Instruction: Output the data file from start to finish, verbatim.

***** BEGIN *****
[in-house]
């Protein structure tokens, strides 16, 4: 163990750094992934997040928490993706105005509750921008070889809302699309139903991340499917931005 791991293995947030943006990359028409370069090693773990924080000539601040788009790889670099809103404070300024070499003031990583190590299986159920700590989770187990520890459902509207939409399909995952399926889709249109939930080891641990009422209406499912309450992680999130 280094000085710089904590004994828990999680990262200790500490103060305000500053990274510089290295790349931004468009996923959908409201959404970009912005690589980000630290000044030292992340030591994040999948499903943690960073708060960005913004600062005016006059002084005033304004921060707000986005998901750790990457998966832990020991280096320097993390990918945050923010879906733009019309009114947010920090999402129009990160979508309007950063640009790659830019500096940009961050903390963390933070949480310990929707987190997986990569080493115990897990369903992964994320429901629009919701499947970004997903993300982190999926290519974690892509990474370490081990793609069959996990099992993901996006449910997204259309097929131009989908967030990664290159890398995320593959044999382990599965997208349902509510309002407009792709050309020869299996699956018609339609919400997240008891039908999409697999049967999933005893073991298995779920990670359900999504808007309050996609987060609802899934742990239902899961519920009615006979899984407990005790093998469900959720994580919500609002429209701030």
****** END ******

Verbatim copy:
[in-house]
């Protein structure tokens, strides 16, 4: 163990750094992934997040928490993706105005509750921008070889809302699309139903991340499917931005 791991293995947030943006990359028409370069090693773990924080000539601040788009790889670099809103404070300024070499003031990583190590299986159920700590989770187990520890459902509207939409399909995952399926889709249109939930080891641990009422209406499912309450992680999130 280094000085710089904590004994828990999680990262200790500490103060305000500053990274510089290295790349931004468009996923959908409201959404970009912005690589980000630290000044030292992340030591994040999948499903943690960073708060960005913004600062005016006059002084005033304004921060707000986005998901750790990457998966832990020991280096320097993390990918945050923010879906733009019309009114947010920090999402129009990160979508309007950063640009790659830019500096940009961050903390963390933070949480310990929707987190997986990569080493115990897990369903992964994320429901629009919701499947970004997903993300982190999926290519974690892509990474370490081990793609069959996990099992993901996006449910997204259309097929131009989908967030990664290159890398995320593959044999382990599965997208349902509510309002407009792709050309020869299996699956018609339609919400997240008891039908999409697999049967999933005893073991298995779920990670359900999504808007309050996609987060609802899934742990239902899961519920009615006979899984407990005790093998469900959720994580919500609002429209701030």